I will also address the issue of polyvocality, where multiple perspectives on (historical) information is to be represented. Especially in contexts such as that of (post-)colonial heritage, representing multiple voices is crucial. I will show ongoing research on how knowledge graphs can provide excellent vehicles for this.

SESSION: Workshop Presentations

Latent Wander: an Alternative Interface for Interactive and Serendipitous Discovery of Large AV Archives

  • Yuchen Yang
  • Linyida Zhang

Audiovisual (AV) archives are invaluable for holistically preserving the past. Unlike other forms, AV archives can be difficult to explore. This is not only because of its complex modality and sheer volume but also the lack of appropriate interfaces beyond keyword search. The recent rise in text-to-video retrieval tasks in computer science opens the gate to accessing AV content more naturally and semantically, able to map natural language descriptive sentences to matching videos. However, applications of this model are rarely seen. The contribution of this work is threefold. First, working with RTS (Télévision Suisse Romande), we identified the key blockers in a real archive for implementing such models. We built a functioning pipeline for encoding raw archive videos to the text-to-video feature vectors. Second, we designed and verified a method to encode and retrieve videos using emotionally abundant descriptions not supported in the original model. Third, we proposed an initial prototype for immersive and interactive exploration of AV archives in a latent space based on the previously mentioned encoding of videos.

Spatially Localised Immersive Contemporary and Historic Photo Presentation on Mobile Devices in Augmented Reality

  • Loris Sauter
  • Tim Bachmann
  • Luca Rossetto
  • Heiko Schuldt

These days, taking a photo is the most common way of capturing a moment. Some of these photos captured in the moment are never to be seen again. Others are almost immediately shared with the world. Yet, the context of the captured moment can only be shared to a limited extent. The continuous improvement of mobile devices has not only led to higher resolution cameras and, thus, visually more appealing pictures but also to a broader and more precise range of accompanying sensor metadata. Positional and bearing information can provide context for photos and is thus an integral aspect of the captured moment. However, it is commonly only used to sort photos by time and possibly group by place. Such more precise sensor metadata, combined with the increased computing power of mobile devices, can enable more and more powerful Augmented Reality (AR) capabilities, especially for communicating the context of a captured photo. Users can thereby witness the captured moment in its real location and also experience its spatial contextualization. With the help of a suitable data augmentation, such context-preserving presentation can be extended even to non-digitally born content, including historical images. This offers new immersive ways to experience the cultural history of one's current location. In this paper, we present an approach for location-based image presentation in AR on mobile devices. With this approach, users can experience captured moments in their physical context. We demonstrate the power of this approach based on a prototype implementation and evaluate it in a user study.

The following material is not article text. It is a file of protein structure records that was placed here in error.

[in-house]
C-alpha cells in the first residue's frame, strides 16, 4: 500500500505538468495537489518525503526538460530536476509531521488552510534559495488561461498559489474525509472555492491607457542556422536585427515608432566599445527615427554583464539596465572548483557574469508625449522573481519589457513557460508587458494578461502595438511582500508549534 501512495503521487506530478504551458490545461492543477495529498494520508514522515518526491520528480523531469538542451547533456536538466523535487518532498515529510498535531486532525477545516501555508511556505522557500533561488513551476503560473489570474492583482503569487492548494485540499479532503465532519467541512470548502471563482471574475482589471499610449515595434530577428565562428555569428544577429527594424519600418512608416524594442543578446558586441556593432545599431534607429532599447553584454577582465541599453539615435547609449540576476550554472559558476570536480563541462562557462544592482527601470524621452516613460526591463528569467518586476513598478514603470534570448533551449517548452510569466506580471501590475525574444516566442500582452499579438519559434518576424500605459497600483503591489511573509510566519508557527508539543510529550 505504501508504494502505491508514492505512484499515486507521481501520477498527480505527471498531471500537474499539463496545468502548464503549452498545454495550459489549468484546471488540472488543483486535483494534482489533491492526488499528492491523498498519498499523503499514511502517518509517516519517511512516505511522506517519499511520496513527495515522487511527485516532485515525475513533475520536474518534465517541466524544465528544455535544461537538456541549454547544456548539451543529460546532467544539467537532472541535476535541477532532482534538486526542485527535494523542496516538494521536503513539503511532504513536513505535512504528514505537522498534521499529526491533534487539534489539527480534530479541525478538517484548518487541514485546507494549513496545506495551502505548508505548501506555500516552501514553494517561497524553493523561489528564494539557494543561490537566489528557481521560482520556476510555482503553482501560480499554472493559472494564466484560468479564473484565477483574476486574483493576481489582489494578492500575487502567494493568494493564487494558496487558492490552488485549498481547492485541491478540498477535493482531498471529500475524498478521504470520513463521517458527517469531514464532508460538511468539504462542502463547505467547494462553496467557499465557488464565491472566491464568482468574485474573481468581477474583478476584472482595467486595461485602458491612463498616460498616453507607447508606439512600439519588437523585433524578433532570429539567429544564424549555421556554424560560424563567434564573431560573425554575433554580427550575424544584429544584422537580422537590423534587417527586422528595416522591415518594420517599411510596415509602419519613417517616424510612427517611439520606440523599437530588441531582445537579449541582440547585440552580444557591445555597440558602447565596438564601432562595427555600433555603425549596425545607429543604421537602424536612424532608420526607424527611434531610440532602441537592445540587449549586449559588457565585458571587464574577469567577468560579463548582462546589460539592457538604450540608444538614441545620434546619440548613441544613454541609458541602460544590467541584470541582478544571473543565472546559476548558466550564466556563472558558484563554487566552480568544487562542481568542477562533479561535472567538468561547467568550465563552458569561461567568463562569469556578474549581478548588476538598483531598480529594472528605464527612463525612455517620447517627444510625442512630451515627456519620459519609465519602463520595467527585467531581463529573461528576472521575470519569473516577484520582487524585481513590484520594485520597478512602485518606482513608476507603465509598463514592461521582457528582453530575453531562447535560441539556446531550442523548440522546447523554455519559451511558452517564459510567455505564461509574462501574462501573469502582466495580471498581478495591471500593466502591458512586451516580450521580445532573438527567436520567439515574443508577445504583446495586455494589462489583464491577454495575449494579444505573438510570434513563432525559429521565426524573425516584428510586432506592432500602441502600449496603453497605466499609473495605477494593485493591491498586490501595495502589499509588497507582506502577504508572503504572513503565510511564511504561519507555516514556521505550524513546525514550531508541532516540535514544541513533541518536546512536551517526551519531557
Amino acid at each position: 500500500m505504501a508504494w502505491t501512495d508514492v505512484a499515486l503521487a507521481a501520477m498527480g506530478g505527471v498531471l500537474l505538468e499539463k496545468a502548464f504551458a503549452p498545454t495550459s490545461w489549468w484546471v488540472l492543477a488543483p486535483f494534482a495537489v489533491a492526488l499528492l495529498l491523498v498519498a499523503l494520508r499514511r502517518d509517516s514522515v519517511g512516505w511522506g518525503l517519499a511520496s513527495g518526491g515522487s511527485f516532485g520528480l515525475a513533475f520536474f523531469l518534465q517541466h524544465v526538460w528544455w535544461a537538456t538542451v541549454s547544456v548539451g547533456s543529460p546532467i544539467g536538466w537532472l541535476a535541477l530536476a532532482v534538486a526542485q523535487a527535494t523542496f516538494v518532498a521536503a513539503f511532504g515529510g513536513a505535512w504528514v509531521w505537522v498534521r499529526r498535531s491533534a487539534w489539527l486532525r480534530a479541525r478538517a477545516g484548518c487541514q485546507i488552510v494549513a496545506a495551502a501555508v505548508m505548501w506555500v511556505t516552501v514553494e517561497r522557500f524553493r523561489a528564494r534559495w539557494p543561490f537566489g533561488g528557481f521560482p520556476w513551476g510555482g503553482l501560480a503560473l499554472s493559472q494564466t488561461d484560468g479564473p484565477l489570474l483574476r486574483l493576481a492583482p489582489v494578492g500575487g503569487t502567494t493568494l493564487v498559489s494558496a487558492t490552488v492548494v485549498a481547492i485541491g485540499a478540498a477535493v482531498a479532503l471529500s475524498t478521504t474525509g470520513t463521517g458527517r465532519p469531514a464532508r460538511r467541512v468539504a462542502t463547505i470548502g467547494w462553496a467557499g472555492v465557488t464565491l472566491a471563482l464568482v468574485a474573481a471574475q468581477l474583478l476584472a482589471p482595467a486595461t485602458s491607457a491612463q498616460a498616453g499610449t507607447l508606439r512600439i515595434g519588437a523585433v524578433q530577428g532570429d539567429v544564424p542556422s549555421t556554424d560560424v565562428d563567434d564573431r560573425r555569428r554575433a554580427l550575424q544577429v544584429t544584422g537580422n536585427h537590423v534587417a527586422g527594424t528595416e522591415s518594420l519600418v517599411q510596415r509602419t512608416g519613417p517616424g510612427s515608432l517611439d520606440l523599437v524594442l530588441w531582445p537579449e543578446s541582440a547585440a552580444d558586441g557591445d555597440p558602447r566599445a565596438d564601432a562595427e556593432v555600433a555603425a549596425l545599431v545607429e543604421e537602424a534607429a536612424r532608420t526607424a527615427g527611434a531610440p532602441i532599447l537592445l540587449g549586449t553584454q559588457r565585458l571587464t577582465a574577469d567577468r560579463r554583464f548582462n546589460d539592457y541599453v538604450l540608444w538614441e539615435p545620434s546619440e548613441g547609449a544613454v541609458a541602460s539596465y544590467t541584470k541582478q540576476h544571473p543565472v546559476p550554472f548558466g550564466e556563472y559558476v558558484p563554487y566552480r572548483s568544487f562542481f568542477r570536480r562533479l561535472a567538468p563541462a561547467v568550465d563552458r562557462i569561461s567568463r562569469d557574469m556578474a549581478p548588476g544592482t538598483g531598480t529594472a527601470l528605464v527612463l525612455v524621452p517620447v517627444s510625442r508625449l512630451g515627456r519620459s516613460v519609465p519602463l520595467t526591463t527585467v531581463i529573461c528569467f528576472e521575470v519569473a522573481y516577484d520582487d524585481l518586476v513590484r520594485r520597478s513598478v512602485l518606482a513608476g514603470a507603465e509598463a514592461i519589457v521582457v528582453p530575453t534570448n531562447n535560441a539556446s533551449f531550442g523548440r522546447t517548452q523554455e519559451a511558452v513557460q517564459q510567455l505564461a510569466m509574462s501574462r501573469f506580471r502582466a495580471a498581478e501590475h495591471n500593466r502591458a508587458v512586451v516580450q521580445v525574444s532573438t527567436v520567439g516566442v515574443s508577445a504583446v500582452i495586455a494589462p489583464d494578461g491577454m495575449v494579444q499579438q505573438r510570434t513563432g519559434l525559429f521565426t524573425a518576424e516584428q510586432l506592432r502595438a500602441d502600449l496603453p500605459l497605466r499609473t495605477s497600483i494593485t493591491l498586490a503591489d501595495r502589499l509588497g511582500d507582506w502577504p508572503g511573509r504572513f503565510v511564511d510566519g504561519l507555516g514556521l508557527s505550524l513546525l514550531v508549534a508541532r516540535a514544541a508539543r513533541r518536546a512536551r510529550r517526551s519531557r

"Do touch!" - 3D Scanning and Printing Technologies for the Haptic Representation of Cultural Assets: A Study with Blind Target Users

  • Arne Bruns
  • Anika A. Spiesberger
  • Andreas Triantafyllopoulos
  • Patric Müller
  • Björn W. Schuller

Visiting museums can be challenging for visually impaired people, as many objects are hidden behind glass walls and information is limited to descriptions. One of the best ways to increase accessibility and inclusion in museums and other cultural heritage institutions is through the use of 3D-printed replicas. However, there are several different scanning and printing processes that not only differ in terms of effort and cost but can also produce very different results. This paper evaluates two different scanning techniques and four different printing processes in terms of these aspects and includes feedback from a group of blind and partially sighted users on the aesthetic quality and fidelity of the printed objects. We found differences between the scanning methods mainly regarding their ease of use. Of the printing methods tested, stereolithography was preferred by the majority of participants for use in the museum. Additionally, we include user comments which touch on the general aspects of presenting museum artefacts using haptic devices. Our study thus provides valuable insights into the preferences of the target users, which can be used to inform decisions about more inclusive museum experiences.